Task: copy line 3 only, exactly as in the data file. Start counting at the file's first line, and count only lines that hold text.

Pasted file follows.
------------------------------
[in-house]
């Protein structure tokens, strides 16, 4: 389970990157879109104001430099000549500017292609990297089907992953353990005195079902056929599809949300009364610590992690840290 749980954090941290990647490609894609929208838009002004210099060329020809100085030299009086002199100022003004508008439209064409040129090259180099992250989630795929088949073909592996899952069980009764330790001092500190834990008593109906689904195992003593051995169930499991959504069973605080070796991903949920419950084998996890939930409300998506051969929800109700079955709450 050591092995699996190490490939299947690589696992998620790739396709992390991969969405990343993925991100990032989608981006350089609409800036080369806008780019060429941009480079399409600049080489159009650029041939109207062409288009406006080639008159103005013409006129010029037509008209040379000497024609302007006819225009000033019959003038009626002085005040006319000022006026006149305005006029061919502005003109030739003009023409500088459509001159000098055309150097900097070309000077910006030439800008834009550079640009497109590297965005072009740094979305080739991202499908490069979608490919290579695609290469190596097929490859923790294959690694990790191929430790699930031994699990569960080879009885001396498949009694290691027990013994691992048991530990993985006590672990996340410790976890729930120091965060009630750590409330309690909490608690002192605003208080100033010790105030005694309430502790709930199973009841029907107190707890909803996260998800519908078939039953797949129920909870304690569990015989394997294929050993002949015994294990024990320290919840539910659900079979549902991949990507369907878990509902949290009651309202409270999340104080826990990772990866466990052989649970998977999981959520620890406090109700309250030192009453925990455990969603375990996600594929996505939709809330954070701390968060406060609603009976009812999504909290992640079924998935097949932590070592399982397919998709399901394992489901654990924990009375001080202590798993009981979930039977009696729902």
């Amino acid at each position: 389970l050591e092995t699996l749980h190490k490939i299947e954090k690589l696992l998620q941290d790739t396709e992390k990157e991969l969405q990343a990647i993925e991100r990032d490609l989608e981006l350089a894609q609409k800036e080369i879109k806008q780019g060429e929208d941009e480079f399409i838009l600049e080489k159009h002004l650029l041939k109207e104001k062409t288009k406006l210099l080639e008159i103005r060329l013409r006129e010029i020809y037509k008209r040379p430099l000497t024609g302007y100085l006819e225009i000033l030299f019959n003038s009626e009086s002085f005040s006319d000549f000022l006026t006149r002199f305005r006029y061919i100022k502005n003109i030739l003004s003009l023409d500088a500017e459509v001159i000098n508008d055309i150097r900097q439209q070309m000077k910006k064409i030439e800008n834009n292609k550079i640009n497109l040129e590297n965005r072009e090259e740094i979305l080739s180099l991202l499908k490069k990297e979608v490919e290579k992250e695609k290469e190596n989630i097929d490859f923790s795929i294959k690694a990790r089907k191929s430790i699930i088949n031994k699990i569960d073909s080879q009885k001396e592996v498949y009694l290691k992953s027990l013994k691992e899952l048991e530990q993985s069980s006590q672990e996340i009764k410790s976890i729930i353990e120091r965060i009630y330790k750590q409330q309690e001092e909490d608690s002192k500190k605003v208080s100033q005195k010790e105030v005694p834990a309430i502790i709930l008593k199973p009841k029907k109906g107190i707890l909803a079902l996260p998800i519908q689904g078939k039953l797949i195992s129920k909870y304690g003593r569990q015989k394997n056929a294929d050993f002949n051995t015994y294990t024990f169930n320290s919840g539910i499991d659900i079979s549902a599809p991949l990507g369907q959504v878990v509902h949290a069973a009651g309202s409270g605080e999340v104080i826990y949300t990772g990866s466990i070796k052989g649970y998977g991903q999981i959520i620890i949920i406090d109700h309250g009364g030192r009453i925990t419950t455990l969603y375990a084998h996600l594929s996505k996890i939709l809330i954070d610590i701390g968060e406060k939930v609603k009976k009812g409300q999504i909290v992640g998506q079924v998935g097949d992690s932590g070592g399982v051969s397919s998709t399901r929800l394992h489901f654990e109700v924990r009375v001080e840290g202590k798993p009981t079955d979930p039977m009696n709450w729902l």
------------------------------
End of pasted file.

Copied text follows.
């Amino acid at each position: 389970l050591e092995t699996l749980h190490k490939i299947e954090k690589l696992l998620q941290d790739t396709e992390k990157e991969l969405q990343a990647i993925e991100r990032d490609l989608e981006l350089a894609q609409k800036e080369i879109k806008q780019g060429e929208d941009e480079f399409i838009l600049e080489k159009h002004l650029l041939k109207e104001k062409t288009k406006l210099l080639e008159i103005r060329l013409r006129e010029i020809y037509k008209r040379p430099l000497t024609g302007y100085l006819e225009i000033l030299f019959n003038s009626e009086s002085f005040s006319d000549f000022l006026t006149r002199f305005r006029y061919i100022k502005n003109i030739l003004s003009l023409d500088a500017e459509v001159i000098n508008d055309i150097r900097q439209q070309m000077k910006k064409i030439e800008n834009n292609k550079i640009n497109l040129e590297n965005r072009e090259e740094i979305l080739s180099l991202l499908k490069k990297e979608v490919e290579k992250e695609k290469e190596n989630i097929d490859f923790s795929i294959k690694a990790r089907k191929s430790i699930i088949n031994k699990i569960d073909s080879q009885k001396e592996v498949y009694l290691k992953s027990l013994k691992e899952l048991e530990q993985s069980s006590q672990e996340i009764k410790s976890i729930i353990e120091r965060i009630y330790k750590q409330q309690e001092e909490d608690s002192k500190k605003v208080s100033q005195k010790e105030v005694p834990a309430i502790i709930l008593k199973p009841k029907k109906g107190i707890l909803a079902l996260p998800i519908q689904g078939k039953l797949i195992s129920k909870y304690g003593r569990q015989k394997n056929a294929d050993f002949n051995t015994y294990t024990f169930n320290s919840g539910i499991d659900i079979s549902a599809p991949l990507g369907q959504v878990v509902h949290a069973a009651g309202s409270g605080e999340v104080i826990y949300t990772g990866s466990i070796k052989g649970y998977g991903q999981i959520i620890i949920i406090d109700h309250g009364g030192r009453i925990t419950t455990l969603y375990a084998h996600l594929s996505k996890i939709l809330i954070d610590i701390g968060e406060k939930v609603k009976k009812g409300q999504i909290v992640g998506q079924v998935g097949d992690s932590g070592g399982v051969s397919s998709t399901r929800l394992h489901f654990e109700v924990r009375v001080e840290g202590k798993p009981t079955d979930p039977m009696n709450w729902l």